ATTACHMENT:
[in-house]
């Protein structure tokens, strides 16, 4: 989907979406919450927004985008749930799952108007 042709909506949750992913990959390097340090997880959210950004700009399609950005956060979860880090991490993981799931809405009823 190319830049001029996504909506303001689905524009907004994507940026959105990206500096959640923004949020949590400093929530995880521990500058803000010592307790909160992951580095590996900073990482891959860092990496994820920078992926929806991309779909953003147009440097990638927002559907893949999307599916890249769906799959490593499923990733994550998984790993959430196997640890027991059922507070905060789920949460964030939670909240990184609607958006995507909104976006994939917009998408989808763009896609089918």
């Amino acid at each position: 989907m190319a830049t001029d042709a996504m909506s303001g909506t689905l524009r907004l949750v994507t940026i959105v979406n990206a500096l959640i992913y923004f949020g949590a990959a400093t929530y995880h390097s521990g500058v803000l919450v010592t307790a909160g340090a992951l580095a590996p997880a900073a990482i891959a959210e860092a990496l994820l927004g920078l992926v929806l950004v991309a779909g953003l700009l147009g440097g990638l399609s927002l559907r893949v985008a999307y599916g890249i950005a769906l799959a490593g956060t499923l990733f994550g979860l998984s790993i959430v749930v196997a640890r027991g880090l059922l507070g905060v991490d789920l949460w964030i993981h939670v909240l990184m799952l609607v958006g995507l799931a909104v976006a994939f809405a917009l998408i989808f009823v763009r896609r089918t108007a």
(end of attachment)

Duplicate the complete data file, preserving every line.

[in-house]
């Protein structure tokens, strides 16, 4: 989907979406919450927004985008749930799952108007 042709909506949750992913990959390097340090997880959210950004700009399609950005956060979860880090991490993981799931809405009823 190319830049001029996504909506303001689905524009907004994507940026959105990206500096959640923004949020949590400093929530995880521990500058803000010592307790909160992951580095590996900073990482891959860092990496994820920078992926929806991309779909953003147009440097990638927002559907893949999307599916890249769906799959490593499923990733994550998984790993959430196997640890027991059922507070905060789920949460964030939670909240990184609607958006995507909104976006994939917009998408989808763009896609089918």
């Amino acid at each position: 989907m190319a830049t001029d042709a996504m909506s303001g909506t689905l524009r907004l949750v994507t940026i959105v979406n990206a500096l959640i992913y923004f949020g949590a990959a400093t929530y995880h390097s521990g500058v803000l919450v010592t307790a909160g340090a992951l580095a590996p997880a900073a990482i891959a959210e860092a990496l994820l927004g920078l992926v929806l950004v991309a779909g953003l700009l147009g440097g990638l399609s927002l559907r893949v985008a999307y599916g890249i950005a769906l799959a490593g956060t499923l990733f994550g979860l998984s790993i959430v749930v196997a640890r027991g880090l059922l507070g905060v991490d789920l949460w964030i993981h939670v909240l990184m799952l609607v958006g995507l799931a909104v976006a994939f809405a917009l998408i989808f009823v763009r896609r089918t108007a």